Navy Investigation of Carrier Water Contamination Finds Crew, Equipment Failures

The aircraft carrier USS Nimitz in the Pacific Ocean.
The aircraft carrier USS Nimitz (CVN 68) steams forward in the Pacific Ocean. (U.S. Navy photo by Mass Communication Specialist 3rd Class Elliot Schaudt)

A newly released Navy investigation into drinking water contamination aboard two aircraft carriers last fall found the problem stemmed from aging systems on the ships.

But the investigation also found the incidents of contamination with E. coli and jet fuel were exacerbated by actions of crew members and policies that were unprepared to deal with contamination, particularly fuel, entering the water supply.

The pair of incidents -- though unconnected -- happened within days of each other aboard the aircraft carriers USS Nimitz and USS Abraham Lincoln off the coast of southern California in September 2022. In both cases, the initial reports of issues came from social media posts rather than Navy statements.

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Although the Navy insists that the E. coli contamination aboard the Lincoln led to no reported issues, the service said 11 sailors aboard the Nimitz had symptoms that may have been caused by ingesting jet fuel that got into that carrier's water, though all were eventually cleared to return to duty.

In the first incident aboard the USS Nimitz, the Navy's investigation confirmed earlier admissions by the service that jet fuel had made its way into the ship's water supply.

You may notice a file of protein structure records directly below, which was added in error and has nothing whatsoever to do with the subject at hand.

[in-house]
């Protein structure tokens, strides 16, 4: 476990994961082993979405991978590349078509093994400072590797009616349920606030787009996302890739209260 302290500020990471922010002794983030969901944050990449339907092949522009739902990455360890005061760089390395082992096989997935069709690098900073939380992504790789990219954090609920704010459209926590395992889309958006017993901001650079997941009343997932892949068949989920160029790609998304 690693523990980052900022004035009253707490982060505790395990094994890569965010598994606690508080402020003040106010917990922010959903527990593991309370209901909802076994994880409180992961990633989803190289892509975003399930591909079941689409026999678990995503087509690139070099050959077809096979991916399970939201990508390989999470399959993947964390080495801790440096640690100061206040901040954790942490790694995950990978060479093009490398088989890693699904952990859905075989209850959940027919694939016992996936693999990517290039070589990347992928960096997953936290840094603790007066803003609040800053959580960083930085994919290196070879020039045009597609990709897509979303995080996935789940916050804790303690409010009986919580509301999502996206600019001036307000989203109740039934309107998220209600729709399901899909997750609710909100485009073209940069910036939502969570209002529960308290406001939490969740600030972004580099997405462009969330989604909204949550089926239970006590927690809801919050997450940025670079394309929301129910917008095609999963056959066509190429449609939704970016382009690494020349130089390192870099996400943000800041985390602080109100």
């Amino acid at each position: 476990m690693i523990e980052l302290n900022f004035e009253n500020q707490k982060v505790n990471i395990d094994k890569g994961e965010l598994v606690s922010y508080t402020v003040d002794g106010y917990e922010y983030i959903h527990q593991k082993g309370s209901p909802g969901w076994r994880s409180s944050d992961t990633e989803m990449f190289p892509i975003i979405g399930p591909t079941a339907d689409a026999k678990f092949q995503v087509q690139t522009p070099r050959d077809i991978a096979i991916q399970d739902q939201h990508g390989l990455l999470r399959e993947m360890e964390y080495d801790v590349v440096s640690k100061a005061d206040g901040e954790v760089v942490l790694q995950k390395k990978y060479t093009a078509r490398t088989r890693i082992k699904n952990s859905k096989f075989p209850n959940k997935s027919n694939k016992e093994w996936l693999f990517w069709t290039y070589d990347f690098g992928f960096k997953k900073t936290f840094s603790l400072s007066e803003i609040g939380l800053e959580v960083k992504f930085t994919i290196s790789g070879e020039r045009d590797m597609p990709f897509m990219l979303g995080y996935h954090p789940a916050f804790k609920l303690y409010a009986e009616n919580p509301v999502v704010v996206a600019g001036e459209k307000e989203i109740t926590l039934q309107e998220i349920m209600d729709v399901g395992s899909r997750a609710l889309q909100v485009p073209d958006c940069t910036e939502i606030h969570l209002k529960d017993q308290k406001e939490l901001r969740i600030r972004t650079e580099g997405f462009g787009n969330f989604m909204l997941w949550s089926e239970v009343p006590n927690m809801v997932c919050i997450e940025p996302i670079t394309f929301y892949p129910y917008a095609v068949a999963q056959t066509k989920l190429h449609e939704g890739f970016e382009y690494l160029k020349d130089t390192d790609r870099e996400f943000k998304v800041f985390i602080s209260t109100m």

However, the investigation revealed that the source of the jet fuel was not a leak but rather the result of crew members trying to work on a handful of the 26 potable water tanks aboard the ship that had been out of service.

Unbeknownst to the crew, one of the out-of-service tanks held JP-5 -- jet fuel -- that leaked into the tank during the ship's last deployment in 2021 through a deteriorated cover, according to the investigation.

However, it appears that that detail was forgotten or not properly noted, because by 2022 "informal records indicated [the tank] contained a mixture of potable water and seawater" and investigators found that "the ship did not know or consider the possibility that the tank might contain contaminants other than seawater."

The crew's plan was to clean the potable water system by flushing the piping and pump with clean water. It appears that the plan allowed for the jet fuel to make it into the rest of the ship through shared piping.